# Simple Python

• First build all increasing subsequences regardless of length, then filter out the too short ones.

``````def findSubsequences(self, nums):
subs = {()}
for num in nums:
subs |= {sub + (num,)
for sub in subs
if not sub or sub[-1] <= num}
return [sub for sub in subs if len(sub) >= 2]``````

• @StefanPochmann Nice, is there a clean way to generate the permutation without using set? To handling duplicates is a little tricky. Thanks

• @zhongyuan9817 I have a post without vector hasher in C++ if you are interested. It just needs to decompose previous results into sections contributed from different array entries, so we can tell if we can append current entry to a previous result without duplication. Actually, handling of duplicates is the primary challenge, in my opinion.

• @zzg_zzm Thanks a lot! I have bookmarked the link, will read later!

• @StefanPochmann That's an elegant solution. I am just wondering what would be the time complexity of this?

• @harshaneel said in Simple Python:

@StefanPochmann That's an elegant solution. I am just wondering what would be the time complexity of this?

I am only speaking in terms of C++ since I am not familiar with Python.

Without consideration of the time complexity of array hasher (not sure how Python handles it by default; C++ coder needs to define their own), the time complexity should be `O(2^N)` in worst case (when given array `nums` itself is increasing without duplicates).

Note that the final result `sub` of `num[i=1:N]` is constructed from the previous result based on `nums[i=1:N-1]`, so each additional new subsequences while looping through `for num in nums` are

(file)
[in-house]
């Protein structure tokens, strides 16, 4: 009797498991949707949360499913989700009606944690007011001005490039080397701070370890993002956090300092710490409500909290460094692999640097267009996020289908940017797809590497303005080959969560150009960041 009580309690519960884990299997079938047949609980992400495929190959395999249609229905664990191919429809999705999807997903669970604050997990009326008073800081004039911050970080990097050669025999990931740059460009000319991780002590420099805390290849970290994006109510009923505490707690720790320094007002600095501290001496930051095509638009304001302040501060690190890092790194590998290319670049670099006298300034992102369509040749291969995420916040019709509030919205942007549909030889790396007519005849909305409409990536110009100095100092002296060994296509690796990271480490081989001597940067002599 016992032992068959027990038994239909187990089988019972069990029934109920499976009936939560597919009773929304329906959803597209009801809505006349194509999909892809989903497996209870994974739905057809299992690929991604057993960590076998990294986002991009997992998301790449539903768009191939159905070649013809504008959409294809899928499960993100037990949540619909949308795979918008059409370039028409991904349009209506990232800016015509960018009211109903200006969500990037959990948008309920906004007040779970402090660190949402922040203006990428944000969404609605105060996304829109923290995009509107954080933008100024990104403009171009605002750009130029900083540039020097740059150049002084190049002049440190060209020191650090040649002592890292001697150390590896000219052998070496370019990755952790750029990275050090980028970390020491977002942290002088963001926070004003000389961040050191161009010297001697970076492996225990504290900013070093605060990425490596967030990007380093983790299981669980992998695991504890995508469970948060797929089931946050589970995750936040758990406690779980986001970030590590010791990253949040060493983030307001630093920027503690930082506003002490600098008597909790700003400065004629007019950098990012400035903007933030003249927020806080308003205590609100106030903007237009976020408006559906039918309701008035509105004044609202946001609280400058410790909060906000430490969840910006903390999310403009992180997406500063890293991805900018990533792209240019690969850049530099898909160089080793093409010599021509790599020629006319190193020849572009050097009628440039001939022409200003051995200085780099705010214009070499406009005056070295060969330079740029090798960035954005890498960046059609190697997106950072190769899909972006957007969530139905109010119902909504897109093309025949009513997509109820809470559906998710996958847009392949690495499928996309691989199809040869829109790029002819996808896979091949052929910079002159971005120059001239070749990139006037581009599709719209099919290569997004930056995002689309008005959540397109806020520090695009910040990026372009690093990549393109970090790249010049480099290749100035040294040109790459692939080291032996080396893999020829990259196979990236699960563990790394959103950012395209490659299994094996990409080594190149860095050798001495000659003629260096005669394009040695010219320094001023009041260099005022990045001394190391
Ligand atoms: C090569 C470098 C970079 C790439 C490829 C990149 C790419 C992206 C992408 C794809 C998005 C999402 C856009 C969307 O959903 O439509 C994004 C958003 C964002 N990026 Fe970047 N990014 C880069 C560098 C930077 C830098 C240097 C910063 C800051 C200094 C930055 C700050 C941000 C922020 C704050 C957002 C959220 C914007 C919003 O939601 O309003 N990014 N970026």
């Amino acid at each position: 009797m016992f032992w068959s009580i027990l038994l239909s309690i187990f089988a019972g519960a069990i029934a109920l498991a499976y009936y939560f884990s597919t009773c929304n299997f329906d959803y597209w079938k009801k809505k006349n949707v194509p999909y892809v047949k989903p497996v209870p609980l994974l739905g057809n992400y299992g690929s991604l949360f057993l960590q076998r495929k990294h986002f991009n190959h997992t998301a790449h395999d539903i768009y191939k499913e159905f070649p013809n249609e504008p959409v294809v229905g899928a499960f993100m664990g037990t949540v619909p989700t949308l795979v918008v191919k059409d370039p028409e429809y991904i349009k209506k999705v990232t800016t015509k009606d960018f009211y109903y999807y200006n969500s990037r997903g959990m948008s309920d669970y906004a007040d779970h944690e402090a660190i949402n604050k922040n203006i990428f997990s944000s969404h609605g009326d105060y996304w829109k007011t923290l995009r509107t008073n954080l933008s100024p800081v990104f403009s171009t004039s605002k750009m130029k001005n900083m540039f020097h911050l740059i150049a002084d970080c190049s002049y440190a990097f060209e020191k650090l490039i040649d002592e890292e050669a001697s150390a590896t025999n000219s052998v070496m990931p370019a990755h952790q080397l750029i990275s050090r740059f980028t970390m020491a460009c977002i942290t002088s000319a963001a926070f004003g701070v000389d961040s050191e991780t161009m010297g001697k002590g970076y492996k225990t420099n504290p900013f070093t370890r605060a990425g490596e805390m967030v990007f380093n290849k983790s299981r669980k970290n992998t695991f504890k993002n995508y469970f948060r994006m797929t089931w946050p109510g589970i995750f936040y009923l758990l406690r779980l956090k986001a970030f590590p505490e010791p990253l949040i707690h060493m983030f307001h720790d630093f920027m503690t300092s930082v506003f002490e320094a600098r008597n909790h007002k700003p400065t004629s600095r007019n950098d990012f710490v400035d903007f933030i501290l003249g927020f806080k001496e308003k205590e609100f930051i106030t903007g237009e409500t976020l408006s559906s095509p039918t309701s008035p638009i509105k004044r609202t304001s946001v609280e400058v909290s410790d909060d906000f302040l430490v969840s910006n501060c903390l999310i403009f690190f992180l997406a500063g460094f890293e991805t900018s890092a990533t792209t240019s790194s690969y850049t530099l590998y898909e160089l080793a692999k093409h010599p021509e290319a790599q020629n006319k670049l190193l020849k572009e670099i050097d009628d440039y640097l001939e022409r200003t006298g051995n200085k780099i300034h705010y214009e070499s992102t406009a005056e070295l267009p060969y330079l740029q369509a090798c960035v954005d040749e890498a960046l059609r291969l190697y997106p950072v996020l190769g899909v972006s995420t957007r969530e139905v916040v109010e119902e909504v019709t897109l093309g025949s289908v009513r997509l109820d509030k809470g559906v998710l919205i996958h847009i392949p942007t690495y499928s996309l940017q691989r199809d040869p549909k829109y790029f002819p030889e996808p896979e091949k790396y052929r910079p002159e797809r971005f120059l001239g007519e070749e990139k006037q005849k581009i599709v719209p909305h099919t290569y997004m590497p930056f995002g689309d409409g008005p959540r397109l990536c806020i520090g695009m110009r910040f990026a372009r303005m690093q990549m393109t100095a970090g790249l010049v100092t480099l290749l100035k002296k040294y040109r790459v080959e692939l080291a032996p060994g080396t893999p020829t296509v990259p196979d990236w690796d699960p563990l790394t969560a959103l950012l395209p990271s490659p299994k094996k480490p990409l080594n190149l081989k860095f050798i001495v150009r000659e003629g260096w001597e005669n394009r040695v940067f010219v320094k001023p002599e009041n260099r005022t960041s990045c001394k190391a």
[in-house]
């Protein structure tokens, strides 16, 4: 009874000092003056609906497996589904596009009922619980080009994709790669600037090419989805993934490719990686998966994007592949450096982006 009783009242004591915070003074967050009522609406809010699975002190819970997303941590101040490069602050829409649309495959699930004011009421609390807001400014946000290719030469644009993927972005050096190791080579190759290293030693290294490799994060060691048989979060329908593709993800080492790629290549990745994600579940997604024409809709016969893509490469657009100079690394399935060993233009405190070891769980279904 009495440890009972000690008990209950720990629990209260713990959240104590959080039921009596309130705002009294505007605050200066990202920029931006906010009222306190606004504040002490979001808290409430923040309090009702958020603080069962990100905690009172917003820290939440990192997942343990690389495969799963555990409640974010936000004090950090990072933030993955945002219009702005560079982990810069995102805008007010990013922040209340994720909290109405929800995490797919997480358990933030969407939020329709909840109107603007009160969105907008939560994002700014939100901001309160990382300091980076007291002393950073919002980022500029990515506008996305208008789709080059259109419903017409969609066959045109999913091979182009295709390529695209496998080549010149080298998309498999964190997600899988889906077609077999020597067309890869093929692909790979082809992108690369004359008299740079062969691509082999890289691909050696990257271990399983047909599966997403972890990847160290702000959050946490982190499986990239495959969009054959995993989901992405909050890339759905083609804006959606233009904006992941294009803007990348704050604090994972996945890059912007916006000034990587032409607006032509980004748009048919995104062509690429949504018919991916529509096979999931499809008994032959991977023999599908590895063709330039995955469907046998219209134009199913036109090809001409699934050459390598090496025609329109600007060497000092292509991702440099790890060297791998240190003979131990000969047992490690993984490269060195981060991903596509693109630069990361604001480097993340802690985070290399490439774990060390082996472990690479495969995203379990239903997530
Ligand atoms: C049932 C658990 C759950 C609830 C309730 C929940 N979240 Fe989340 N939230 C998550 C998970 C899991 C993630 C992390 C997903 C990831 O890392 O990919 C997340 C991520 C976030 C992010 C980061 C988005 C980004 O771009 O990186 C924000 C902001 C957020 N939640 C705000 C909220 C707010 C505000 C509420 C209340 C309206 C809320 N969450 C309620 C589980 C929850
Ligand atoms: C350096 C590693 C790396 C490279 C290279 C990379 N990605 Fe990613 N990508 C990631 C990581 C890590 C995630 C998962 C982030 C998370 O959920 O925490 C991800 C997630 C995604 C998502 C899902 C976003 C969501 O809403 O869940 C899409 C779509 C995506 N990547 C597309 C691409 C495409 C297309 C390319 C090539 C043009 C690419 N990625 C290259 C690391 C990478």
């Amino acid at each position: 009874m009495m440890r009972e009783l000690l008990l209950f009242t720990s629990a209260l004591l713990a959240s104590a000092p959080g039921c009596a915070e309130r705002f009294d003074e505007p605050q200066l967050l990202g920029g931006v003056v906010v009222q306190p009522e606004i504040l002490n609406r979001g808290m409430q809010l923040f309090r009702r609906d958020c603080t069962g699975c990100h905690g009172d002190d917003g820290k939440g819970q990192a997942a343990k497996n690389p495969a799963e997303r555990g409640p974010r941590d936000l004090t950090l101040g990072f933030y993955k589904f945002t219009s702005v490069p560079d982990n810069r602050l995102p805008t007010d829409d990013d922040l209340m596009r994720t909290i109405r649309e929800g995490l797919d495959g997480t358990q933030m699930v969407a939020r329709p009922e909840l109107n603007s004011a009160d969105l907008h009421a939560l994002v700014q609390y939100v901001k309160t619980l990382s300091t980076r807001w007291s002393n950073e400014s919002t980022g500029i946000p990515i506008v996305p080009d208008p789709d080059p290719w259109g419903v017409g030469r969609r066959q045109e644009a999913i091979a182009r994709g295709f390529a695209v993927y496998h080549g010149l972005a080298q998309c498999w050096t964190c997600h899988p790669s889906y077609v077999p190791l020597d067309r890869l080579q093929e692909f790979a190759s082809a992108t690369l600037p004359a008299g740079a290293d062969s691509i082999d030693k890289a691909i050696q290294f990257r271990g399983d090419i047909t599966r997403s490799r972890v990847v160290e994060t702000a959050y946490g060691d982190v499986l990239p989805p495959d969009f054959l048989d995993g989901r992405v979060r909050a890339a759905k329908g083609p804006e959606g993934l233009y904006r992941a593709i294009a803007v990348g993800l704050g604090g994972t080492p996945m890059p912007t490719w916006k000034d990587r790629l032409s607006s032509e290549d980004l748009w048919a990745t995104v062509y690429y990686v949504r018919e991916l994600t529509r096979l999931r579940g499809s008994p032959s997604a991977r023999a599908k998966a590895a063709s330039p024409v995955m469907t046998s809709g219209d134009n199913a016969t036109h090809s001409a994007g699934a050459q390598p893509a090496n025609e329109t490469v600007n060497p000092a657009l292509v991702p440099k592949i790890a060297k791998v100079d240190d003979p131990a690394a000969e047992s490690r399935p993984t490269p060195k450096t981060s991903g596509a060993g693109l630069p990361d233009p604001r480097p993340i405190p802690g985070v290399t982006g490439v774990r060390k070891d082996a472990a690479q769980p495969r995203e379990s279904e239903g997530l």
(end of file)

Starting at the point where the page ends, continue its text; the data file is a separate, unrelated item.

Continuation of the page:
1. `[nums[1]]`
2. `[nums[2]]`, `[nums[1], nums[2]]`
3. `[nums[3]]`, `[nums[1], nums[3]]`, `[nums[2], nums[3]]`, `[nums[1], nums[2], nums[3]]`
...

So there are maximum possible `sub[k-1].size+1` new subsequences added when processing `nums[k]`, where `sub[k-1].size` is the number of subsequences previously found. Therefore, the overall number of subsequences is `O(2^N)`.

Since duplicated sequences are not allowed, in my opinion, it might not be trivial for hash set of array to compute hash values. Again, I am not sure how Python handles it. But theoretically, the overall time complexity should be `O(2^N*hasher(N))`, where `hasher(N)` is the hash function on arrays with maximum size `N`.

Therefore, I think the challenging point of this problem is how to handle duplicates of big size data (e.g., arrays). So choice of programming languages could provide convenience here.

• This post is deleted!

• @zzg_zzm Apparently hashing takes linear time, as doubling the size doubles the time:

``````>>> from timeit import timeit
>>> for e in range(15, 25):
seq = tuple(range(2**e))
print timeit(lambda: hash(seq), number=100)

0.0127717597061
0.0276374918723
0.0563326366445
0.160355203111
0.262955346616
0.516837713979
1.08255762105
2.06604952219
4.24153727445
8.48543233365
``````

But you only counted "substrings". The number of subsequences is exponential, O(2^N).

• @StefanPochmann Thanks for the hasher testing. Intuitively, I think it's also `O(N)` which is the size of array.

I have corrected the sequence count in my post. I don't know why I counted as `O(N^2)` before...

• @StefanPochmann said in Simple Python:

return [sub for sub in subs if len(sub) >= 2]

In the last line, sub is a tuple, in my opinion, this should return [(...), (...)],
but actually it turns out to be right format: return [[...], [....]], but why??

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